The ability of police to issue an on-the-spot fine for drug possession in New South Wales has been in place since early 2019. There are many advantages to receiving an on-the-spot fine as opposed to a court attendance for a drug possession offence. However, the ability for the police to hand out a court attendance notice for drug possession is still available. This article will explain in what circumstances someone in possession of drugs could receive an on-the-spot fine.
The advantages of an on-the-spot fine from an offender’s perspective
If you receive what is called a ‘penalty notice’ for an offence, payment of the amount set out in the penalty notice will mean that a person is not liable to any further proceedings for the alleged offence. You do not have to go to court. If you pay the penalty notice, the alleged offence will not appear as a conviction on your criminal record, and you will not have to disclose it to future employers. This will save you time, money for legal representation and the fear of a conviction hanging over your head. The amount of the penalty notice for possession of a prohibited drug is $400.
Currently, NSW Police can issue penalty notices for the offences of larceny (if the value of the property does not exceed $300), goods in custody, offensive conduct, offensive language, obstructing traffic, unauthorised entry of a vehicle or boat and behaving in an intoxicated and disorderly manner following a move-on direction.
It may sometimes be in your interests to take a drug possession matter to court. Perhaps the search undertaken upon you was an illegal search, in which case, evidence obtained by way of the search may be inadmissible. You may not have known that you had the drugs on you. Of course, paying a lawyer to make these arguments on your behalf can be very expensive, but having the courts available as a ‘check and balance’ on the actions of police is a very important aspect of government in Australia. The problem with penalty notices is they take away the administration of justice from the courts and give it to the police, when it is perhaps in society’s interest to keep the administration of justice with the judiciary.
Will I get an on-the-spot fine for drug possession?
Schedule 4 of the Criminal Procedure Regulation 2017 (NSW) provides that police can issue a penalty notice if the amount of the drug is less than the relevant ‘small quantity’ as provided by Schedule 1 of the Drug Misuse and Trafficking Act 1985 (NSW). In the case of MDMA, a penalty notice can be issued if the quantity is less than the small quantity (0.25 grams) if the drug is in capsule form or less than the traffickable quantity (0.75 grams) in any other form. Please note that these provisions do not apply to cannabis leaf.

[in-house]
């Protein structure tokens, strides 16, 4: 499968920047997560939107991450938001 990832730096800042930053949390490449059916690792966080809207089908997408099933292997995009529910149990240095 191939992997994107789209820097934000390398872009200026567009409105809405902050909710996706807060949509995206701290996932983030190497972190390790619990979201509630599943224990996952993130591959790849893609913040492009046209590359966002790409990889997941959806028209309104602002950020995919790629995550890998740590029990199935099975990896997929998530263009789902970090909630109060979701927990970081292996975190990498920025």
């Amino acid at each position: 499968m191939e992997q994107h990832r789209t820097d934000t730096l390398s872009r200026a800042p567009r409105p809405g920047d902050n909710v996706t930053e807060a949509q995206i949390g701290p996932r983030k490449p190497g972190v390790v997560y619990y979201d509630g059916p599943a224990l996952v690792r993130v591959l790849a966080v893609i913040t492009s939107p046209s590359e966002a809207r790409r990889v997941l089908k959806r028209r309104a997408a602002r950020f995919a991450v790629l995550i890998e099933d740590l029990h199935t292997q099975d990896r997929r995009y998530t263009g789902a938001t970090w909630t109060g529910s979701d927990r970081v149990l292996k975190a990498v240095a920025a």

It would not be a good idea to rely on the fact that you might receive an on-the-spot fine for drug possession as a good reason to attempt to carry illicit substances in a public place. It is still within the discretion of the police whether to issue a court attendance notice for an offence of drug possession. The police will probably consider what drug was found, the amount of the drug found and whether you have other drug offences on your record.
It appears however that this scheme has not affected the NSW Police Force’s appetite to charge people and bring them before a Court for drug possession. Statistics show that between 24 September 2018 and 30 June 2021, 8,085 people with no criminal records were brought before the Court for 1 or more drug possession charges.
You should also be aware that if you are in possession of an amount of a drug above the relevant traffickable quantity of the drug, you can be charged with supplying a prohibited drug which is a very serious offence for which you will not receive an on-the-spot fine. Below are the traffickable quantities and small quantities for a number of drugs which NSW Police often deal with:
|Substance||Traffickable quantity||Small quantity|
|Methylamphetamine (‘speed’, ‘meth’)||3.0g||1.0g|
If you have been charged with possession of a prohibited drug, we can help you through every step of the way. We understand how daunting it can be going before the courts for the first time. We have represented many clients where the Magistrate has decided to proceed without recording a conviction for an offence of drug possession. Contact us as soon as possible and we can advise you on your prospects of receiving a non-conviction bond.
*Disclaimer: This is intended as general information only and not to be construed as legal advice. The above information is subject to changes over time. You should always seek professional advice before taking any course of action.*